Visit Craster, published by the Craster Community Trust
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Birdwatching

THINGS TO DO

Craster Harbour
Dunstanburgh Castle
Howick Hall & Gardens
Craster Kippers
Sea Fishing
Mick Oxley Gallery
Stable Yard Nursery
Coastal Walks
Birdwatching
Photography
Golf
Children's Playground
Arnold Memorial Nature Reserve
Northumberland Coast AONB
Alnwick

Further Afield

A wide range of different habitats mean that Craster is a particularly rich environment for bird watching. Many species can be seen in the village and within a short walk, along the coast or inland.

There is a good chance of seeing the following birds:

In the Surrounds of the Village

chaffinch

goldfinch

greenfinch

bullfinch

siskin

great tit

blue tit

coal tit

long tailed tit

crow

rook

jackdaw

starling

black bird

thrush

swallow

house martin

swift

house sparrow

dunnock

wren

robin

pheasant

collared dove

wood pigeon

sparrow hawk

barn owl

tawny owl

short eared owl

During the summer, bats become obvious at dusk, circling the buildings and trees for prey.

Gorse, Grassland and Hueghs

Barn Owl
Barn owl by the road between Rennington & Craster photographed by Janet & David Hall, visitors to Craster.

Stonehatches are common in the area and usually to be found on the landward slopes of Dunstanburgh Castle. Also around the Castle, look out for wheatear and linnet. Skylarks are to be seen in the fields between Craster and Cullernose. On the pools near Dunstanburgh Castle look out for coot, moorhen and mute swans.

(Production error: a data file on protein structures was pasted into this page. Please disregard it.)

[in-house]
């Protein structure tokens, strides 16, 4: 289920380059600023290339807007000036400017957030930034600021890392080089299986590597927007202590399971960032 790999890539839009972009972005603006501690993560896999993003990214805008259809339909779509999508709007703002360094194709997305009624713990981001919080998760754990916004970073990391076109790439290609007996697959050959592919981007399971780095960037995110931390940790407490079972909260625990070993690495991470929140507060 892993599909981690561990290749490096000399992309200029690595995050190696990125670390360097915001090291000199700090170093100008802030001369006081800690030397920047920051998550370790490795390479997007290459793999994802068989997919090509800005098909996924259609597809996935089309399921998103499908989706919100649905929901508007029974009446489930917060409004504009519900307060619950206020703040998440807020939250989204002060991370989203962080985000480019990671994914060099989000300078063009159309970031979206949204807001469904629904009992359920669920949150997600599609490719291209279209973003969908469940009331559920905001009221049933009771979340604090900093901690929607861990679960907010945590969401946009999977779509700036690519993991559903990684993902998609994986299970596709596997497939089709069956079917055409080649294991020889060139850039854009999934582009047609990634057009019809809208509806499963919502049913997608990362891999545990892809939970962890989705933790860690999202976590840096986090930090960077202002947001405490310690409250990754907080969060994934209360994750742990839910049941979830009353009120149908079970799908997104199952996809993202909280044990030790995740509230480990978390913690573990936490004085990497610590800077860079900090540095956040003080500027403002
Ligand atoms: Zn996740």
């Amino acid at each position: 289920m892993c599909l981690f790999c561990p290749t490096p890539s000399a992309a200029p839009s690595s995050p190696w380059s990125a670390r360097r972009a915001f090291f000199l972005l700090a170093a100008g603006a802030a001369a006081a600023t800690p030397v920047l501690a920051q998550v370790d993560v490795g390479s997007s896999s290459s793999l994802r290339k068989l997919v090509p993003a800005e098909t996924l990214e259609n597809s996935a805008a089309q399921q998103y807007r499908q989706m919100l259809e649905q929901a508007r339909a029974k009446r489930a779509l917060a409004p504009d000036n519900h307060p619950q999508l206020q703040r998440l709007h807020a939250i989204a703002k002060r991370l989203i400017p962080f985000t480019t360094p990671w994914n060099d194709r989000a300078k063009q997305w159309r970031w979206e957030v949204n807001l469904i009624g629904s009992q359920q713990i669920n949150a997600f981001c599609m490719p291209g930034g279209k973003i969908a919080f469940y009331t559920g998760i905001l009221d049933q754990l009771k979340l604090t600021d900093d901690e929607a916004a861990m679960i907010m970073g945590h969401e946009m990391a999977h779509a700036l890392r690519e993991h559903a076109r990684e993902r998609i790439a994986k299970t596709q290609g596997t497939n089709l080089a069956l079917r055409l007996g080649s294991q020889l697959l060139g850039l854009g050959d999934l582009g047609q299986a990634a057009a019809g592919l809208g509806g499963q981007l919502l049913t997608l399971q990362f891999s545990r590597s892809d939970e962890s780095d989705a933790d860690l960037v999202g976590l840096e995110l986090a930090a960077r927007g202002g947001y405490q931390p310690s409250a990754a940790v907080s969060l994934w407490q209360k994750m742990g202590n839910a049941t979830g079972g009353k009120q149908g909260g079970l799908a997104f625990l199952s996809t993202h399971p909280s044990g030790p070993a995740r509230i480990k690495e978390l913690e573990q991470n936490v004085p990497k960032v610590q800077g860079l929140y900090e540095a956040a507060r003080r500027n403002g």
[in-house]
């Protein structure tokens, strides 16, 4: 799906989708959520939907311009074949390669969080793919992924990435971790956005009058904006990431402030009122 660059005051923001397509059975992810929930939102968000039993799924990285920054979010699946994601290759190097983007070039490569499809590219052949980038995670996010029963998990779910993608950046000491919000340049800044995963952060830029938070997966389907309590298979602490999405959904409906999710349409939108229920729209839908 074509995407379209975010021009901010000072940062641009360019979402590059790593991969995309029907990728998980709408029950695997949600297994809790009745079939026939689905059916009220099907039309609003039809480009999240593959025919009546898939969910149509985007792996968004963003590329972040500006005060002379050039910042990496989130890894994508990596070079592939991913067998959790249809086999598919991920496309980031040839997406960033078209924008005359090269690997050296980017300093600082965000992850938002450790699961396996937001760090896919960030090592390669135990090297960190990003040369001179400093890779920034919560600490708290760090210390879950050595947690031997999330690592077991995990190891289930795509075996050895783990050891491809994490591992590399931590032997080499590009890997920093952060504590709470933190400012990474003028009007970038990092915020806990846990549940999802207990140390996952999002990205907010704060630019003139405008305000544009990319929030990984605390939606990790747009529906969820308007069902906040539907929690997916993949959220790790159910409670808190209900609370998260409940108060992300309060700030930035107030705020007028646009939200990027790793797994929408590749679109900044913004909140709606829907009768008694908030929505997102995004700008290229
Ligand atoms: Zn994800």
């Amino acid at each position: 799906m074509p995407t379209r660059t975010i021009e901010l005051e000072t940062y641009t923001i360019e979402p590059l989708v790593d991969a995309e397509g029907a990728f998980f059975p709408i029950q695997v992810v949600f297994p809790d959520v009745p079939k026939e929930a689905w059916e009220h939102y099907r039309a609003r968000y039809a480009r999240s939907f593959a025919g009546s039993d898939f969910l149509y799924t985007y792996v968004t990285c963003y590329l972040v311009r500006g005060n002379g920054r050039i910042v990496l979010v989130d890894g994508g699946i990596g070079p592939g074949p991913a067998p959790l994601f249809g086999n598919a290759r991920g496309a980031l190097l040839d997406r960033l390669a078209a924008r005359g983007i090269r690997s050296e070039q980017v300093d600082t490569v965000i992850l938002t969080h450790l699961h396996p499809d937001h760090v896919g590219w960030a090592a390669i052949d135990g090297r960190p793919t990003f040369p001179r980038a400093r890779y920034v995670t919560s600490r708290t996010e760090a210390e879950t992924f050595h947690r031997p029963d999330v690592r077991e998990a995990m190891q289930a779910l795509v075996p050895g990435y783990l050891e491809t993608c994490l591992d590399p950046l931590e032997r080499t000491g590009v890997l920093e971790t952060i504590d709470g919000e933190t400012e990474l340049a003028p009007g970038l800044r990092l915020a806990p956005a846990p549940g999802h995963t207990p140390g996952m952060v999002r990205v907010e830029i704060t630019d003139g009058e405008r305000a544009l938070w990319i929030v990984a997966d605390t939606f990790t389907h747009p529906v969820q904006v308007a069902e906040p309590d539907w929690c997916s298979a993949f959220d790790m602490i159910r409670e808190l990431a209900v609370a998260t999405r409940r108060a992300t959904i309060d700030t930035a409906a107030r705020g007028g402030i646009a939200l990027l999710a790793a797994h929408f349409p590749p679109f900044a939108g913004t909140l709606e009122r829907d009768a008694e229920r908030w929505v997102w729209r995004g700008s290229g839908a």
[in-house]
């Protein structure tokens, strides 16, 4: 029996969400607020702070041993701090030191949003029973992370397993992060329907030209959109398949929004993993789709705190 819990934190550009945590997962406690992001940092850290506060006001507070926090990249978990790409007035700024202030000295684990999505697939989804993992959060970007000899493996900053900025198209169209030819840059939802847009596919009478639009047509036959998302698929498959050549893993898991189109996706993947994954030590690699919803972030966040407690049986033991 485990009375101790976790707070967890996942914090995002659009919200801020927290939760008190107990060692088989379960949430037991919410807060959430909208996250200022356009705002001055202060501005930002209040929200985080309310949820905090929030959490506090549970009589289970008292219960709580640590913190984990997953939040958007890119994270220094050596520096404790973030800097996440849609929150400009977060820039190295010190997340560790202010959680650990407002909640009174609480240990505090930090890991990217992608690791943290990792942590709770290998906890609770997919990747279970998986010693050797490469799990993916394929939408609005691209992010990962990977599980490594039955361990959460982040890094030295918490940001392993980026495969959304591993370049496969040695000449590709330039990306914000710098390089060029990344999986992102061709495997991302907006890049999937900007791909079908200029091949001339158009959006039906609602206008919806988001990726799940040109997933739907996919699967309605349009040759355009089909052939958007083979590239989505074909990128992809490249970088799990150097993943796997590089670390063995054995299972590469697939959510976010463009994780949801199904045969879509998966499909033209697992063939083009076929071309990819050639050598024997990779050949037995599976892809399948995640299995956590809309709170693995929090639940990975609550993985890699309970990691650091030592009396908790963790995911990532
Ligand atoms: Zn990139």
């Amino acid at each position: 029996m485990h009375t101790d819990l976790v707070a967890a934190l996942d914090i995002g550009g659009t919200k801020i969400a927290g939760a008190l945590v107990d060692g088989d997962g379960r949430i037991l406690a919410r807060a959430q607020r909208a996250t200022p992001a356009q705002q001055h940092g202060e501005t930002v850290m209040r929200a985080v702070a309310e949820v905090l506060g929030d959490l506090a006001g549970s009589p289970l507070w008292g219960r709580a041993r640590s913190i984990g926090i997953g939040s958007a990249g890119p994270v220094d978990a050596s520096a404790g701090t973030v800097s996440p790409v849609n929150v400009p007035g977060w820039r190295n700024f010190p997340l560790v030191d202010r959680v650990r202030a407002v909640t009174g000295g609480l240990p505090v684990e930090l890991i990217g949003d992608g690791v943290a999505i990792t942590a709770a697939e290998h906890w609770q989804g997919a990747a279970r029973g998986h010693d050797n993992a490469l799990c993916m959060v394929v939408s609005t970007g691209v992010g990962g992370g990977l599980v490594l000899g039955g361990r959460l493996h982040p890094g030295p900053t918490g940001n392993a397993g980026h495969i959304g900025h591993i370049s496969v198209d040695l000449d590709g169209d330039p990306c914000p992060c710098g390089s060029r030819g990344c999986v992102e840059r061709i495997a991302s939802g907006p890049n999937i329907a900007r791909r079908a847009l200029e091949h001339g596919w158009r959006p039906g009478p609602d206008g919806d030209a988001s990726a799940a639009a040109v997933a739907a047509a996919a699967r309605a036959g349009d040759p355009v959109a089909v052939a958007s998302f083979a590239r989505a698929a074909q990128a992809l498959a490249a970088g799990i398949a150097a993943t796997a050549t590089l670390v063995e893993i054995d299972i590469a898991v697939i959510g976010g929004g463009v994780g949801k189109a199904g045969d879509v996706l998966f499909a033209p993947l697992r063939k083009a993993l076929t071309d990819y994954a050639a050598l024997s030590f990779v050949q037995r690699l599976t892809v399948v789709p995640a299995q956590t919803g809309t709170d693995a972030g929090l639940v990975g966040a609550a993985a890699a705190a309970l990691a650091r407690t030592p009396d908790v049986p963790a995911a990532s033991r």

Heugh is the name given locally to limestone escarpments, which typically have cliffs to landward and slope gently to the sea. The gate opposite the Tourist Information Centre gives access to a pleasant path to Dunstanburgh Castle, bounded by the heugh on the seaward side, where yellowhammer and linnets are to be found. Buzzards, which are resident inland of Craster, sometimes patrol the heughs.

Kittiwake

Around the harbour

Eider duck, turnstone, redshank, black headed gulls and herring gulls are common. Pied, and more rarely grey, wagtails may also be seen.

Foreshore

Oyster catchers, eider ducks and rock pipits are common. Little auks are seen when bad weather blows them south from their normal habitats. Snow buntings winter along the shore line in small flocks. Heron, curlew and redshank may be seen all year round.

Out to Sea

Some distance from the shore, gannets may be seen travelling north or south and sometimes diving for fish. With a pair of binoculars and some patience, puffins and guillemots may be spotted offshore during the summer. Arctic and sandwich terns are more easily seen summer visitors, diving for fish close to the shore. Shags, cormorants, black headed, and herring gulls are common.

Sea Cliffs at Dunstanburgh Castle and Cullernose Point

Kittiwakes and fulmar are summer visitors. When they are nesting, look out for crows stealing eggs and chicks at Cullernose Point. Razorbills and shag also nest at Dunstanburgh. Peregrine falcon may be seen on the cliffs of Dunstanburgh Castle.

Download Northumbrian bird watching guides from Visit Northumberland

Those interested in taking a more active interest could join the
North Northumberland Bird Club
, the
Northumberland and Tyneside Bird Club
or the
Northumberland Wildlife Trust
.

For the musings of a local bird watcher, visit the Boulmer Birder

Birdwatching Tours

Borders and Northumberland Birdwatching Tours
Birdwatch Northumbria

turnstones

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